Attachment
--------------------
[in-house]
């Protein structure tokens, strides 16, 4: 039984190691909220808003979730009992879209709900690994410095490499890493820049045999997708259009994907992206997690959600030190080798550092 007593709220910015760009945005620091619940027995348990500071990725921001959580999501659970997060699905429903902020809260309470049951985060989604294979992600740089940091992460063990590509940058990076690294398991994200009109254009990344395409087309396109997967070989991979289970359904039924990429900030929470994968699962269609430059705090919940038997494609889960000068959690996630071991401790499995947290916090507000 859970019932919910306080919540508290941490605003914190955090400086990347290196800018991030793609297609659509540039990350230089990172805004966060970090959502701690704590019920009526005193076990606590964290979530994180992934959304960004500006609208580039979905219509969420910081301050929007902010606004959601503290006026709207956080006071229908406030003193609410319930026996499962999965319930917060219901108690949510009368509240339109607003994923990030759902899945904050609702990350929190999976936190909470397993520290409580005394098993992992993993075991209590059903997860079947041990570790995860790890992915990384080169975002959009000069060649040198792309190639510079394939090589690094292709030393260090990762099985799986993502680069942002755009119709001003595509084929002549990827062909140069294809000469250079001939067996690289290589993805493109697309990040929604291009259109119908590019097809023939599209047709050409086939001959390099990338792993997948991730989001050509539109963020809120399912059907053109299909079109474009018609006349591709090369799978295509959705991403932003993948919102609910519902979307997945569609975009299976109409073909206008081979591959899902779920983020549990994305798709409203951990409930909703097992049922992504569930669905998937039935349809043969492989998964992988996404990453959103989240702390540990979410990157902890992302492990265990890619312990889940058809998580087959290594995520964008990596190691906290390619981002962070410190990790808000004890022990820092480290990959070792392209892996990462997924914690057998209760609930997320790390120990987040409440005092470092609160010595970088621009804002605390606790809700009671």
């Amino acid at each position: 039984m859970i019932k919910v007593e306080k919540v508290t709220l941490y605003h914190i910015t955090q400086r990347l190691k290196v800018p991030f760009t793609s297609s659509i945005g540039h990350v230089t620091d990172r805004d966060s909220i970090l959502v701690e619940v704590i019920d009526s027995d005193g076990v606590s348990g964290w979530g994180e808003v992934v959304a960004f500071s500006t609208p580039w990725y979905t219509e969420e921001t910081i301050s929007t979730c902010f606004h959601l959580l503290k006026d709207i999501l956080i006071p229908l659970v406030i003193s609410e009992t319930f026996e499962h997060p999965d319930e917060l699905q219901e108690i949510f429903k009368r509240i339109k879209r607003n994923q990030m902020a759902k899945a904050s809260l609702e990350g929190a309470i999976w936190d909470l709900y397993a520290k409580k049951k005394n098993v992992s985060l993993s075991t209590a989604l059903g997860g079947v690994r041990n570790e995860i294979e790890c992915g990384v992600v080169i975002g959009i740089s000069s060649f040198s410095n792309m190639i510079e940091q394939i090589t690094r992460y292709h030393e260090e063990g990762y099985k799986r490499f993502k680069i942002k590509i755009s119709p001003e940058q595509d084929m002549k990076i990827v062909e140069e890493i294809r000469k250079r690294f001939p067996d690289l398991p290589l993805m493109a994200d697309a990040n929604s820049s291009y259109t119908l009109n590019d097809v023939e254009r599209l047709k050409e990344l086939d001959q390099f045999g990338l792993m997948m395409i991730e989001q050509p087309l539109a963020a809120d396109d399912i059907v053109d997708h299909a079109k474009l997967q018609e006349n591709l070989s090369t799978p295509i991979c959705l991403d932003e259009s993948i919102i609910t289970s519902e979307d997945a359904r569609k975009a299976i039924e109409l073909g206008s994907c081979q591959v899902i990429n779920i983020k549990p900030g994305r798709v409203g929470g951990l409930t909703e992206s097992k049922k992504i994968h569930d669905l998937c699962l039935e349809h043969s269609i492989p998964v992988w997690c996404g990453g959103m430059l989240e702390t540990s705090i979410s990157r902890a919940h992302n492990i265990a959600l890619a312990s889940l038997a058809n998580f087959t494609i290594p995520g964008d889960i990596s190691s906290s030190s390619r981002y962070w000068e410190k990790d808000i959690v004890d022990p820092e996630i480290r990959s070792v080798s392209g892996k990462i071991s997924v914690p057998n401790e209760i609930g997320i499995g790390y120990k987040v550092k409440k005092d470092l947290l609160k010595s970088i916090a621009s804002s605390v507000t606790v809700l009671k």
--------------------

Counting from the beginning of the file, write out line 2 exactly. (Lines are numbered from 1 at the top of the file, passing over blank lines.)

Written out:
């Protein structure tokens, strides 16, 4: 039984190691909220808003979730009992879209709900690994410095490499890493820049045999997708259009994907992206997690959600030190080798550092 007593709220910015760009945005620091619940027995348990500071990725921001959580999501659970997060699905429903902020809260309470049951985060989604294979992600740089940091992460063990590509940058990076690294398991994200009109254009990344395409087309396109997967070989991979289970359904039924990429900030929470994968699962269609430059705090919940038997494609889960000068959690996630071991401790499995947290916090507000 859970019932919910306080919540508290941490605003914190955090400086990347290196800018991030793609297609659509540039990350230089990172805004966060970090959502701690704590019920009526005193076990606590964290979530994180992934959304960004500006609208580039979905219509969420910081301050929007902010606004959601503290006026709207956080006071229908406030003193609410319930026996499962999965319930917060219901108690949510009368509240339109607003994923990030759902899945904050609702990350929190999976936190909470397993520290409580005394098993992992993993075991209590059903997860079947041990570790995860790890992915990384080169975002959009000069060649040198792309190639510079394939090589690094292709030393260090990762099985799986993502680069942002755009119709001003595509084929002549990827062909140069294809000469250079001939067996690289290589993805493109697309990040929604291009259109119908590019097809023939599209047709050409086939001959390099990338792993997948991730989001050509539109963020809120399912059907053109299909079109474009018609006349591709090369799978295509959705991403932003993948919102609910519902979307997945569609975009299976109409073909206008081979591959899902779920983020549990994305798709409203951990409930909703097992049922992504569930669905998937039935349809043969492989998964992988996404990453959103989240702390540990979410990157902890992302492990265990890619312990889940058809998580087959290594995520964008990596190691906290390619981002962070410190990790808000004890022990820092480290990959070792392209892996990462997924914690057998209760609930997320790390120990987040409440005092470092609160010595970088621009804002605390606790809700009671």